Kogito Notifications API

Photo by Kelly Sikkema on Unsplash

Kogito is not just the implementation of the next generation business automation technologies, but the tools that will support the development, testing, management, etc.

Replacing Business Central is not an easy task. 10+ years of development make this a challenging endeavor, but not impossible. So this time I bring you the new Notifications API.

This API is an abstraction layer that allows the users (in this case, the developers) to communicate transparently with the channels (i.e. VS Code, dmn.new, bpmn.new) and send notifications using a single endpoint API. Under the hood, each channel will have its own implementation redirecting or transforming those messages to their final form.

Notifications API main components and connections
Notifications API main components and connections

Main Components

The main interface is the NotificationsApi itself. Each channel should have its own implementation or a NoOpNotificationsApi will be used. It only contains three methods that will allow you to send those notifications to the channel.

export interface NotificationsApi {
createNotification(notification: Notification): void;
setNotifications(path: string, notifications: Notification[]): void;
removeNotifications(path: string): void;
view raw NotificationsApi.ts hosted with ❤ by GitHub

VSCode Channel

Since this is the first implementation we have so far I will give a detailed explanation of our mechanism.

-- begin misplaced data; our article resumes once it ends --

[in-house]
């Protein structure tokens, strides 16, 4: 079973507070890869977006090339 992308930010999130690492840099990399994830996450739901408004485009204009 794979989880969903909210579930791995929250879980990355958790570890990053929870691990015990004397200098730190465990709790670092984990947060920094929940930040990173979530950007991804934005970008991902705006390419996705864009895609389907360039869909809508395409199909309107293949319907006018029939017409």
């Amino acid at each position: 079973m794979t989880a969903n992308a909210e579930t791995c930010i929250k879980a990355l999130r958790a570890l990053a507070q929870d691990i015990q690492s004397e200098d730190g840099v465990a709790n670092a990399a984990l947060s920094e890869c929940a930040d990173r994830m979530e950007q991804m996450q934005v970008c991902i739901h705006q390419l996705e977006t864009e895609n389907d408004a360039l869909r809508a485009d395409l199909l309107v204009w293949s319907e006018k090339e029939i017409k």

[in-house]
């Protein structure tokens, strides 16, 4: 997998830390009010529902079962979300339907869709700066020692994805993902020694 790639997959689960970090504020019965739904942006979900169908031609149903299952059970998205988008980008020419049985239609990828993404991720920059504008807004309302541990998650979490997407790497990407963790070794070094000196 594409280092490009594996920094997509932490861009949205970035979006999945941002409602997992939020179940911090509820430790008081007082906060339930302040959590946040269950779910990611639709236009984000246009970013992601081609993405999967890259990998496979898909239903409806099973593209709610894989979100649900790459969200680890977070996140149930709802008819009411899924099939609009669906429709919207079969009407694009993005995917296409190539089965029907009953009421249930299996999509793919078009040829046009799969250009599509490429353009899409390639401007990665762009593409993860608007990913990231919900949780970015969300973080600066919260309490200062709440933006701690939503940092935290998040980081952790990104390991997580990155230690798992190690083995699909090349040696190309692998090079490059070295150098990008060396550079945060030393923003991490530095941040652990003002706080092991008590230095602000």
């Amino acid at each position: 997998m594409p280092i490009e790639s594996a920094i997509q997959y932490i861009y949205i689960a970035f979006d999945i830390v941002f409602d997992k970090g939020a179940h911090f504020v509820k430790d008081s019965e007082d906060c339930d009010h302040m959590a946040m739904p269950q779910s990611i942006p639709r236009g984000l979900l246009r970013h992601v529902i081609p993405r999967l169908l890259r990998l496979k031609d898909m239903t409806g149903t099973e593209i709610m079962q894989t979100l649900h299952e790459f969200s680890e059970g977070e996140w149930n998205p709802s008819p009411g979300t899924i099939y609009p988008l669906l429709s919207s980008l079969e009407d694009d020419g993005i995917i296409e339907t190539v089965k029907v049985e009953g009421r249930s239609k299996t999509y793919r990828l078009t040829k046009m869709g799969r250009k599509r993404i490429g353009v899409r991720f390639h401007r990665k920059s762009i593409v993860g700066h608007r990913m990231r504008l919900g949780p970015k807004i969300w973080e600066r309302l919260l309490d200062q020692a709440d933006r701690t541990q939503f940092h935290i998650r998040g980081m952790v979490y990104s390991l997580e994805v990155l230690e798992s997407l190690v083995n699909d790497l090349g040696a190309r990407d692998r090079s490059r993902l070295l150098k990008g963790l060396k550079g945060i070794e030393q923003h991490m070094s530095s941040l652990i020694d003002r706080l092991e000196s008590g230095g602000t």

Notification is the main “transport” class. It will let you include all the information you need to send to the channel. The most important notification attribute is the path. It sets the group the notifications are going to belong to and also lets the channel open that file in case we decide it to. In case you want to express that notification for the main project I recommend using a project name instead of a path. In that situation, nothing will open in case you click on the Notification.

export interface Notification {
path: string;
severity: NotificationSeverity;
message: string;
type: NotificationType;
view raw Notification.ts hosted with ❤ by GitHub

Type and Severity

Those two attributes help us to categorize the notifications. Let’s start with type. When you want to notify something there are usually two kinds of state: an ephemeral notification that just informs about a situation and that will be dismissed in a short period of time, or an always present notification that will only be dismissed once the root cause that originates is modified. For that, we modeled two different types: Problem and Alert.

Problems are used to show information I want to see all the time, like a validation problem, diagram not connected, a compilation error, an improvement hint. In VS Code, those notifications are going to appear in the Problems tab.

On the other hand, we have those ephemeral notifications: a success compilation or validation, to inform a process started or ended, etc. For that kind of situation, we have the Alert type. On VS Code, Those notifications are going to appear as popup/toast messages.